the young singer was arriving in Olympia, Wash. for his freshman year of
"I got influenced from the sounds around me, and the bands -- that whole
Seattle vibe," Wozniak said. "But in my opinion, the whole Seattle thing is a
fallacy. It wasn't Seattle -- it was all the surrounding areas, like Aberdeen,
Olympia, even Idaho. These bands migrated to Seattle because that was the
only major market to play in."
But the Seattle sound wasn't the only vibe he imported from the city -- the local
drug scene struck him as well. Songs such as "Poppies" and "Opium" on Marcy
Playground's debut document his addiction, though Wozniak said he's since
fought off those demons.
"Off and on, I've had battles with drugs. Yeah, I've had a lot of personal demons
to fight, just like everyone's had."
Marcy Playground --named after the school yard Wozniak used to stare at
through a classroom window during his years at Minneapolis' Marcy Open
School -- formed in 1994 after Wozniak and bassist Dylan Keefe were
introduced to each other by New York jazz guitarist Kurt Rosenwinkel.
Coincidentally, Keefe had also attended the Marcy school as a child, although
he and Wozniak attended different programs at separate locations, and never
met until they moved to New York to pursue careers in music.
The pair recruited drummer Dan Reiser, who had performed with Keefe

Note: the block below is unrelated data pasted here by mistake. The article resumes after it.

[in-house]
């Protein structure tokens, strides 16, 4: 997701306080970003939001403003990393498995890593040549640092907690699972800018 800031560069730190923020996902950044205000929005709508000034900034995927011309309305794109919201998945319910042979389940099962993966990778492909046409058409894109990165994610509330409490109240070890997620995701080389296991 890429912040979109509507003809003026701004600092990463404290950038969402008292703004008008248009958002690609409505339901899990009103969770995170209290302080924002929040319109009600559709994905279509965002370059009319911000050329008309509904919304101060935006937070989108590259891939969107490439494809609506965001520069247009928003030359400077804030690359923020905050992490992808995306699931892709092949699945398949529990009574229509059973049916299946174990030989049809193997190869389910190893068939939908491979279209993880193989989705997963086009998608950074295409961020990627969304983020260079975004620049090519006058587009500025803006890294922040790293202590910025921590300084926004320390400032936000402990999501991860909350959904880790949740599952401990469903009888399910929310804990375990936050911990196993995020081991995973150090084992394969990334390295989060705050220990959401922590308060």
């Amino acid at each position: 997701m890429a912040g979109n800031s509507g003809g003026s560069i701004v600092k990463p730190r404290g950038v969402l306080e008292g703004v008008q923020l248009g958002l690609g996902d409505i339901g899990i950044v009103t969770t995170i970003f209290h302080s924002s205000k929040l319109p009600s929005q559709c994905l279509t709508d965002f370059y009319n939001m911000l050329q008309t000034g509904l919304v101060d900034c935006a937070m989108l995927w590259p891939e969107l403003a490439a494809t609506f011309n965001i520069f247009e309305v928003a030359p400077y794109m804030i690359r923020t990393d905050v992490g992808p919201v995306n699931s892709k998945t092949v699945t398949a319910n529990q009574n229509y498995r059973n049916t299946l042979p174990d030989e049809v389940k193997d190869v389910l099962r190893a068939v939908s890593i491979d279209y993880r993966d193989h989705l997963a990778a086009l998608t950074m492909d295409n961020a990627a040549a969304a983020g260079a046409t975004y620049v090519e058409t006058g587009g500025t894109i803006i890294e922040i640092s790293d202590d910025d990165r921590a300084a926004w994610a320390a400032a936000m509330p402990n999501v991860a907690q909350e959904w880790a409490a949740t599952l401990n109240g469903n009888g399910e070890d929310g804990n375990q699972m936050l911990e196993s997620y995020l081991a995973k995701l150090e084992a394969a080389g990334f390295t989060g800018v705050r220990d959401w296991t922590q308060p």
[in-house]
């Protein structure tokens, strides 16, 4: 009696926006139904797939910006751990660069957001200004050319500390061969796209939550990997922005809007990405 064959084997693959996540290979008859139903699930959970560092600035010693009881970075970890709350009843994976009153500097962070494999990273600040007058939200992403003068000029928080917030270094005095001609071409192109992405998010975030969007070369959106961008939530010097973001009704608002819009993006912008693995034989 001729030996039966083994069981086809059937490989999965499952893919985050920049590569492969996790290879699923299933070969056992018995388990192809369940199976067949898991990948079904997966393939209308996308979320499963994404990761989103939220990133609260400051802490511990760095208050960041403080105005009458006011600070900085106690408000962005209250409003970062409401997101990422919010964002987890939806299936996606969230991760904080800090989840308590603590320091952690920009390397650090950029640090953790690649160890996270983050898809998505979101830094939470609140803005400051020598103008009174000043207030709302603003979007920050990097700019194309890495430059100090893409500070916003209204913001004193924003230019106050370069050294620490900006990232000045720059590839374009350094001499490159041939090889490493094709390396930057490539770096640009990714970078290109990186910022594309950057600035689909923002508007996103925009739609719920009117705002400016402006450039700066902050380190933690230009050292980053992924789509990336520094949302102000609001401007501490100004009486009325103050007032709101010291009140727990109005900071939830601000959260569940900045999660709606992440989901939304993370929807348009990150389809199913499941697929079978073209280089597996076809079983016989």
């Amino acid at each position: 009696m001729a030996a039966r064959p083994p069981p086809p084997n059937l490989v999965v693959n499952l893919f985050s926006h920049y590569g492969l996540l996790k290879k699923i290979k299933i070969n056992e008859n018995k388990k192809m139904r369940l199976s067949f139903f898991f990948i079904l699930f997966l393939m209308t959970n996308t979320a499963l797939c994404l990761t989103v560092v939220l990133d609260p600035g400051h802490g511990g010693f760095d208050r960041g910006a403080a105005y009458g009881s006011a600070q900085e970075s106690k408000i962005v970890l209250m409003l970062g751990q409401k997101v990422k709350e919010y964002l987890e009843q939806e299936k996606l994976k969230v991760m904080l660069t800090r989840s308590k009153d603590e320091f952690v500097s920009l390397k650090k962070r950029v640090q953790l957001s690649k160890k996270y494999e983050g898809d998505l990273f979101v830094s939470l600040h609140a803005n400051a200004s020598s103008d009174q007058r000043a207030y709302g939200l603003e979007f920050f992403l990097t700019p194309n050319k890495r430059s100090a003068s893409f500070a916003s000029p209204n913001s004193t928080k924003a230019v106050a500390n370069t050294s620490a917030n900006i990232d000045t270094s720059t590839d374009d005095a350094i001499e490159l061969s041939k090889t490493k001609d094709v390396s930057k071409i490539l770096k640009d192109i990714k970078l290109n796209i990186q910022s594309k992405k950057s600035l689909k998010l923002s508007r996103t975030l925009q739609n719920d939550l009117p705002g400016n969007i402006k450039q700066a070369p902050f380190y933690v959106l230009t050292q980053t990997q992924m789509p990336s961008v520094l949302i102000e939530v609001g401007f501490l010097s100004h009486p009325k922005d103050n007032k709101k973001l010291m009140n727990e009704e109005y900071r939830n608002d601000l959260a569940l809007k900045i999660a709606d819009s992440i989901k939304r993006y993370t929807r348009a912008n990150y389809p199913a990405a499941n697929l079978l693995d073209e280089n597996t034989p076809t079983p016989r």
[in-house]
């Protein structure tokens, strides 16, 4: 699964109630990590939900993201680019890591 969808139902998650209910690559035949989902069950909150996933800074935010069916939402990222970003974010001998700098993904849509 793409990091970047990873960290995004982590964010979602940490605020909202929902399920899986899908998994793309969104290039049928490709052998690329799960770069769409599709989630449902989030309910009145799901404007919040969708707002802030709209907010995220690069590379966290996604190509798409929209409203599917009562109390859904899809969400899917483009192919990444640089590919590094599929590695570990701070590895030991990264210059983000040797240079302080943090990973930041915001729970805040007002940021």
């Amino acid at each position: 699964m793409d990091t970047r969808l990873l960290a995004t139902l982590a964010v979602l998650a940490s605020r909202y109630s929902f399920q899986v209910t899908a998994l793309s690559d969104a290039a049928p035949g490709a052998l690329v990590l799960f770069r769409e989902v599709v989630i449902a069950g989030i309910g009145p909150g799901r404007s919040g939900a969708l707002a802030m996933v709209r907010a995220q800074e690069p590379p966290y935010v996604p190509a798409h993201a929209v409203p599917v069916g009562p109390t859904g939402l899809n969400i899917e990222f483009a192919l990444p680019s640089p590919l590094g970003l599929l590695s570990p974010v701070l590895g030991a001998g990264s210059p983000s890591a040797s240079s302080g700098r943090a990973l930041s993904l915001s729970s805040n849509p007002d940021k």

during their college years in Boston in the late '80s. Reiser and Keefe
had been playing in backup bands for a number of New York singer/
songwriters at the time, but Wozniak felt it was time to get their own band together.
There are plans for the band to appear on an upcoming Capitol Christmas
compilation, according to Wozniak, who added that the band will embark on its
first festival circuit for radio station holiday shows in November.
"Looking back at it, it's all been just brilliant," he said. "Losing EMI was actually a good
thing -- they really weren't a rock label, they don't have that foundation as a rock
label. We didn't get the chance at radio that we're getting now, simply because
the record is being promoted. We've proven that even if you lose your label, you
can still make it happen."
Suddenly, that miserable drive home seems like years ago for Wozniak. [Tues., Oct.
14, 1997, 9 a.m. PDT]